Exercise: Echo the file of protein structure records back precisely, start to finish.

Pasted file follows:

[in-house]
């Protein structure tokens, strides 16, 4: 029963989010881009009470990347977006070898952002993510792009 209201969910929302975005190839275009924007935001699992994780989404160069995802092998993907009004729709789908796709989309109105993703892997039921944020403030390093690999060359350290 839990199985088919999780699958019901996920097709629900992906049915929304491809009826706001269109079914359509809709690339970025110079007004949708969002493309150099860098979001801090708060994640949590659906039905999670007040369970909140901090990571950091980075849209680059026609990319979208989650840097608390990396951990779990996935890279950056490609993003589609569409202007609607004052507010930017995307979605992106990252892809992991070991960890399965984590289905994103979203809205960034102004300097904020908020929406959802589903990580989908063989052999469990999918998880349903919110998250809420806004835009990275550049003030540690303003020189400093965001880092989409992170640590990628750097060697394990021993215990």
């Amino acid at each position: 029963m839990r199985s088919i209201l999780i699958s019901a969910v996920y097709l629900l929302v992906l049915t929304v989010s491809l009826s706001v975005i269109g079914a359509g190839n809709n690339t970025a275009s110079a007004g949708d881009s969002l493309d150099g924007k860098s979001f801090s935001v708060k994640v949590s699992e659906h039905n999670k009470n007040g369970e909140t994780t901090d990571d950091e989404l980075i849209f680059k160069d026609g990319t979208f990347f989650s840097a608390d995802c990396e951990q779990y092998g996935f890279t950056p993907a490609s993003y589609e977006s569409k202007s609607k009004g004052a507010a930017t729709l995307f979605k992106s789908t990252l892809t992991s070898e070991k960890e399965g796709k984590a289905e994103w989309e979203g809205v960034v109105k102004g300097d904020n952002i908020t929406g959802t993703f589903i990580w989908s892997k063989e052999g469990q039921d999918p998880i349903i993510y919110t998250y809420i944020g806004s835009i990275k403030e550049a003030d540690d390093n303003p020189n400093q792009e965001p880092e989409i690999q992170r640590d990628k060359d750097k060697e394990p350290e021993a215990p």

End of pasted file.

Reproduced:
[in-house]
């Protein structure tokens, strides 16, 4: 029963989010881009009470990347977006070898952002993510792009 209201969910929302975005190839275009924007935001699992994780989404160069995802092998993907009004729709789908796709989309109105993703892997039921944020403030390093690999060359350290 839990199985088919999780699958019901996920097709629900992906049915929304491809009826706001269109079914359509809709690339970025110079007004949708969002493309150099860098979001801090708060994640949590659906039905999670007040369970909140901090990571950091980075849209680059026609990319979208989650840097608390990396951990779990996935890279950056490609993003589609569409202007609607004052507010930017995307979605992106990252892809992991070991960890399965984590289905994103979203809205960034102004300097904020908020929406959802589903990580989908063989052999469990999918998880349903919110998250809420806004835009990275550049003030540690303003020189400093965001880092989409992170640590990628750097060697394990021993215990």
């Amino acid at each position: 029963m839990r199985s088919i209201l999780i699958s019901a969910v996920y097709l629900l929302v992906l049915t929304v989010s491809l009826s706001v975005i269109g079914a359509g190839n809709n690339t970025a275009s110079a007004g949708d881009s969002l493309d150099g924007k860098s979001f801090s935001v708060k994640v949590s699992e659906h039905n999670k009470n007040g369970e909140t994780t901090d990571d950091e989404l980075i849209f680059k160069d026609g990319t979208f990347f989650s840097a608390d995802c990396e951990q779990y092998g996935f890279t950056p993907a490609s993003y589609e977006s569409k202007s609607k009004g004052a507010a930017t729709l995307f979605k992106s789908t990252l892809t992991s070898e070991k960890e399965g796709k984590a289905e994103w989309e979203g809205v960034v109105k102004g300097d904020n952002i908020t929406g959802t993703f589903i990580w989908s892997k063989e052999g469990q039921d999918p998880i349903i993510y919110t998250y809420i944020g806004s835009i990275k403030e550049a003030d540690d390093n303003p020189n400093q792009e965001p880092e989409i690999q992170r640590d990628k060359d750097k060697e394990p350290e021993a215990p």